3) Producing new and more prevalent plant diseases and pests

Pests, pathogens, and weeds cause the loss of more than 40% of the world’s food supply each year. Climate change has caused changes in temperature and precipitation patterns around the world, meaning that pests and plant diseases can flourish in new areas, often moving from low to high altitudes and from low latitudes to high latitudes. 

In Central America, a severe outbreak of coffee leaf rust, known as “la roya” in Spanish, destroyed almost 15% of the region’s coffee production for the 2012 to 2013 growing year. To help farmers fight plant diseases and pests, TechnoServe is working with them to use organic pesticides and other methods that are both effective and environmentally friendly. For example, TechnoServe is teaching coffee farmers how to use a coffee berry borer trap, a simple contraption made from a plastic bottle that reduces pests. 

A coffee farmer in Honduras
Coffee berry borer traps are easy to assemble, cheap, and effective in reducing pests.

4) Livestock produce less goods, lowering profits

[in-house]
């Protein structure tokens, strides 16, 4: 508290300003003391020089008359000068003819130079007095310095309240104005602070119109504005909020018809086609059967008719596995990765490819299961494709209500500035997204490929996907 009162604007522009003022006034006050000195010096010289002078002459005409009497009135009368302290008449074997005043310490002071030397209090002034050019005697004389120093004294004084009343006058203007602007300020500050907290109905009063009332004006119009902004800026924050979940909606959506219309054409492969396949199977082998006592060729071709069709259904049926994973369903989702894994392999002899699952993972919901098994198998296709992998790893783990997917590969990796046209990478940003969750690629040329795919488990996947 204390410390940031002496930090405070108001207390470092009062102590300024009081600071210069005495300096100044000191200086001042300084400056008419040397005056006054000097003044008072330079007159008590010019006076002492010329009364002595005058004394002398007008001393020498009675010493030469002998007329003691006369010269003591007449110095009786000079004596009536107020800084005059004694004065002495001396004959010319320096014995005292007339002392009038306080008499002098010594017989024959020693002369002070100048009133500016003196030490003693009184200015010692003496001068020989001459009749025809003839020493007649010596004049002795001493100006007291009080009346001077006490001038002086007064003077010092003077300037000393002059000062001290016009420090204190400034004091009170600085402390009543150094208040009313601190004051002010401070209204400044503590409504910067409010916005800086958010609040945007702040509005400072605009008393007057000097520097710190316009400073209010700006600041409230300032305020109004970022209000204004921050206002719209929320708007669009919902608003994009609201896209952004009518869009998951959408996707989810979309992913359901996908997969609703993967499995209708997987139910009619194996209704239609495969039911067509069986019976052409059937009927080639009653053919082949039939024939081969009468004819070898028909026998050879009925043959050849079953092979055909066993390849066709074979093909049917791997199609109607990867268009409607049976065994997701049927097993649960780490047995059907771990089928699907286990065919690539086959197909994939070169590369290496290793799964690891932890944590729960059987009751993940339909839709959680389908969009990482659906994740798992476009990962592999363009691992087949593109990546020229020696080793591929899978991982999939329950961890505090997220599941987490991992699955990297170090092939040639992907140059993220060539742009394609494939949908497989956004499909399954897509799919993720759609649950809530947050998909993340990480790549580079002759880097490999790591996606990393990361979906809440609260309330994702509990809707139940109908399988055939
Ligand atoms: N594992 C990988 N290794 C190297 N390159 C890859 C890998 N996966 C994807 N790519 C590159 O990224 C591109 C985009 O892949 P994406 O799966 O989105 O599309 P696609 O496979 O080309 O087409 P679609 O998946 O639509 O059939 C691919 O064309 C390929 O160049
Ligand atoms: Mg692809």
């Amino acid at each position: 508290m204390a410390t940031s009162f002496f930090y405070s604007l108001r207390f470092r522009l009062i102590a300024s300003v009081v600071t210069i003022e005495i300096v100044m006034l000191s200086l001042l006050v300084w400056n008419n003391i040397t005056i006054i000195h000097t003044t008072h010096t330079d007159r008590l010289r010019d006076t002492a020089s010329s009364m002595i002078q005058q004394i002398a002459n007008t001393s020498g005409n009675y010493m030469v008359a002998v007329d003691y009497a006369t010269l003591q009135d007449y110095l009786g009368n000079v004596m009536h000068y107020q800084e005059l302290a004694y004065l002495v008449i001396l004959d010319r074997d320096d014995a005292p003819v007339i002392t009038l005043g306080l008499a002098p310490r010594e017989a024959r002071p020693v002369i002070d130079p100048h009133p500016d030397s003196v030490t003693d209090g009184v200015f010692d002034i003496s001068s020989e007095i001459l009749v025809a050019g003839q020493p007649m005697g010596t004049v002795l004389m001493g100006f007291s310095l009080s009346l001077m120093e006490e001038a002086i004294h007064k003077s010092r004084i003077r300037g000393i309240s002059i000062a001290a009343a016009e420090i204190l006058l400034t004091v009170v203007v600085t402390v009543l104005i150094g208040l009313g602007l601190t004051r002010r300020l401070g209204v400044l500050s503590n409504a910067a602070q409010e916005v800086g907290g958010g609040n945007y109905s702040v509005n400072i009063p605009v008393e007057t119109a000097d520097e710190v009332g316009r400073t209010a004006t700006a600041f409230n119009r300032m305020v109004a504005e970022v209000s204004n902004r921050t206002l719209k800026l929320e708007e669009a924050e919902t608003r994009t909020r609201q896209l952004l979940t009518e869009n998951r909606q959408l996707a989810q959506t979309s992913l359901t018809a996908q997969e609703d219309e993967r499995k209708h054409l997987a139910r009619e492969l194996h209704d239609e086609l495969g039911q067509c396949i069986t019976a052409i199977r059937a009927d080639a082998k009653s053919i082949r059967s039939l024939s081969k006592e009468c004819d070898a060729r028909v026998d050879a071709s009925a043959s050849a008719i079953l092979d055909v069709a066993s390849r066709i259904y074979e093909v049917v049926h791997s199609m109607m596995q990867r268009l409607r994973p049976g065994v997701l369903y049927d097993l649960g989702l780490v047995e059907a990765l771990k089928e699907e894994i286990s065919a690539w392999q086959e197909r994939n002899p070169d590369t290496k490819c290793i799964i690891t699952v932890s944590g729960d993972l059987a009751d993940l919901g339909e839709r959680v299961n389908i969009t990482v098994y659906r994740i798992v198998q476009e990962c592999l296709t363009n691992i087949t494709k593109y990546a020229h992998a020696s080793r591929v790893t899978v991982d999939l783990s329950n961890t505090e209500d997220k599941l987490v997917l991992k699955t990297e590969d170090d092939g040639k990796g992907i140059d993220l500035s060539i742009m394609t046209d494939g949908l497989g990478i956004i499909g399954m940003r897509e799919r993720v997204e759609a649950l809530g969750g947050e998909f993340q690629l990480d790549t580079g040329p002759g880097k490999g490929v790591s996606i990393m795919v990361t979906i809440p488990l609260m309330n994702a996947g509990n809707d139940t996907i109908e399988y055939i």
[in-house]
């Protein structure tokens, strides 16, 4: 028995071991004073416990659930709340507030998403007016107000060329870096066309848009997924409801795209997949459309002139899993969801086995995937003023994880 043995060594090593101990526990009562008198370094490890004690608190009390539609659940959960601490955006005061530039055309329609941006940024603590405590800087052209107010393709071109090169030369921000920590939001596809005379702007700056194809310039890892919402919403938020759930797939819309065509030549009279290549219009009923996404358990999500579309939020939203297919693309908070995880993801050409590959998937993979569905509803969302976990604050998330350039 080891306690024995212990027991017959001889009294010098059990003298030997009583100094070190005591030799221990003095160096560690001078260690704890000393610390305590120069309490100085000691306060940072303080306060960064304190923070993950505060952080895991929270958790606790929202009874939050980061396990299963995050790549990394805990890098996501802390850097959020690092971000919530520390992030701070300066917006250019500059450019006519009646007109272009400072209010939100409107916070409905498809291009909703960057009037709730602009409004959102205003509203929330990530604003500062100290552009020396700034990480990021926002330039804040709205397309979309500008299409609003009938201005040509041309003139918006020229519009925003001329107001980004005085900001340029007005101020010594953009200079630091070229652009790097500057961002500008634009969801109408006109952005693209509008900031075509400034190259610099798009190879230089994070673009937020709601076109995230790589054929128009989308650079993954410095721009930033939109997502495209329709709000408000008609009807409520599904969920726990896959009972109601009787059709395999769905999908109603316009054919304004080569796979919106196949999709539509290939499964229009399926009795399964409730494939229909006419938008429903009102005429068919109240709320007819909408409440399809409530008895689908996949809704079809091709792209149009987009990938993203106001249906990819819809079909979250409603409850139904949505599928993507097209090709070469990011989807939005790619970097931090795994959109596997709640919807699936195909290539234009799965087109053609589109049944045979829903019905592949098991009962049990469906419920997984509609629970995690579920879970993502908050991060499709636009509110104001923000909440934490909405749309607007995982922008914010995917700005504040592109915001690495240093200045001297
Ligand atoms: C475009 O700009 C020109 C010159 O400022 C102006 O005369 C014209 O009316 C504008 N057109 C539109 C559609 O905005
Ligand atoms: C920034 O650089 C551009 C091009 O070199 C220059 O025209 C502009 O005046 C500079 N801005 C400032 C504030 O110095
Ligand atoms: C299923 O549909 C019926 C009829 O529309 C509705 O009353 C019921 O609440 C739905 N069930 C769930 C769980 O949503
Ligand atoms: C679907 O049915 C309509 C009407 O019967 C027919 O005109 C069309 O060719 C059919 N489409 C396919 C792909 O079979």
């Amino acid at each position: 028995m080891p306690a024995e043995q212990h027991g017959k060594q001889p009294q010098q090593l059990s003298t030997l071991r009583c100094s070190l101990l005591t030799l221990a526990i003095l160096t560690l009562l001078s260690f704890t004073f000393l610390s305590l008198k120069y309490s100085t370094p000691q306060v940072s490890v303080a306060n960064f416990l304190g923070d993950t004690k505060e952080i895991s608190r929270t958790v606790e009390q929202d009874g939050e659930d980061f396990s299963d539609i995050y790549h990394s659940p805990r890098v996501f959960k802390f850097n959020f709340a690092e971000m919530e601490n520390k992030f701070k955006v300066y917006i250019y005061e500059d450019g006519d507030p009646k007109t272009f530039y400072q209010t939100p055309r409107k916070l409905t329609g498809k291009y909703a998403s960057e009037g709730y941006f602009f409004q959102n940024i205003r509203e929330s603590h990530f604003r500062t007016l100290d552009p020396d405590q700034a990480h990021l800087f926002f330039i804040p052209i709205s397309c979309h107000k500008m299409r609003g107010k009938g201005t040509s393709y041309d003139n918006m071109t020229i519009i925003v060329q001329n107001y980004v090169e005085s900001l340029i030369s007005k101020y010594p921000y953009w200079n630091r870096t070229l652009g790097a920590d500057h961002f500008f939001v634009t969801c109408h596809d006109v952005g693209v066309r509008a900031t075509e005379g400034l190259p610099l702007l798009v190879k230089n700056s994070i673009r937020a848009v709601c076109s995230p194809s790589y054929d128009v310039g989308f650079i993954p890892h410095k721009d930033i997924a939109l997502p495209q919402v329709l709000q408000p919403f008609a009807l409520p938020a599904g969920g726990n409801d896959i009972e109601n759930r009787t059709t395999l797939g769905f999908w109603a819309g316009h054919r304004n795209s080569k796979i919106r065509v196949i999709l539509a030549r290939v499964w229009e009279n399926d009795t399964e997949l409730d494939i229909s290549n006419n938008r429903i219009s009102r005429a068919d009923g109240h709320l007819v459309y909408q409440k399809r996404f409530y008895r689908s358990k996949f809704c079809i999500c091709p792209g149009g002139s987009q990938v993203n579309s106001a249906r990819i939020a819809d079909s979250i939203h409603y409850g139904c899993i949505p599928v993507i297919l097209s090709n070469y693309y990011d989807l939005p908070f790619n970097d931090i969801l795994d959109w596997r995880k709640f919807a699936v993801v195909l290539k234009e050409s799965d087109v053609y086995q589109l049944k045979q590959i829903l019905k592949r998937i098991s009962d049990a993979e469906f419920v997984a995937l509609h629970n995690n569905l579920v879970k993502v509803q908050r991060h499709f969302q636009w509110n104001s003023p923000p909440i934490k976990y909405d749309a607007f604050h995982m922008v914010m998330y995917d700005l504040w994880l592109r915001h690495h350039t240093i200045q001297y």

Farmers with livestock are also impacted by climate change. Changes in temperature and precipitation often lead to reduced feed quantity and quality, while also impacting water availability and disease prevalence. During the dry season, farmers struggle to grow enough forage for their cattle because of poor soil quality, high temperatures, and minimal rainfall.

But without enough high-quality forage, the cows produce very little milk, and what little they do produce is low-quality. So farmers are often forced to sell their cattle for low prices or supplement the cows’ diet with purchased feed — an expensive option that cuts into profits. 

TechnoServe is helping farmers in Nicaragua adopt intensive silvopastoral systems, which encourage the integration of trees, bushes, and grasses into grazing land. Ultimately, their land becomes healthier and more productive, which leads to healthier, more productive cows and higher incomes for farmers. 

5) Increased post-harvest crop losses

One third of food produced for human consumption is lost or wasted each year, with significant impacts on both the environment and food security. Climate change is exacerbating this problem — particularly for highly perishable products such as fruits and vegetables. Higher temperatures and new and worsening pests combine to make it very difficult for farmers to reduce their post-harvest losses. 

In Nigeria, TechnoServe is teaching farmers how to use evaporative cooling chambers – coolers that use evaporation to keep perishable food fresh – and how to set up in-home food processing units. Cooling chambers preserve fresh tomatoes, while in-home processing allows farmers to turn their fresh tomatoes into a paste or dried forms, thereby extending the shelf life and increasing the market value. 

Learn how you can help smallholder farmers withstand the impacts of climate change.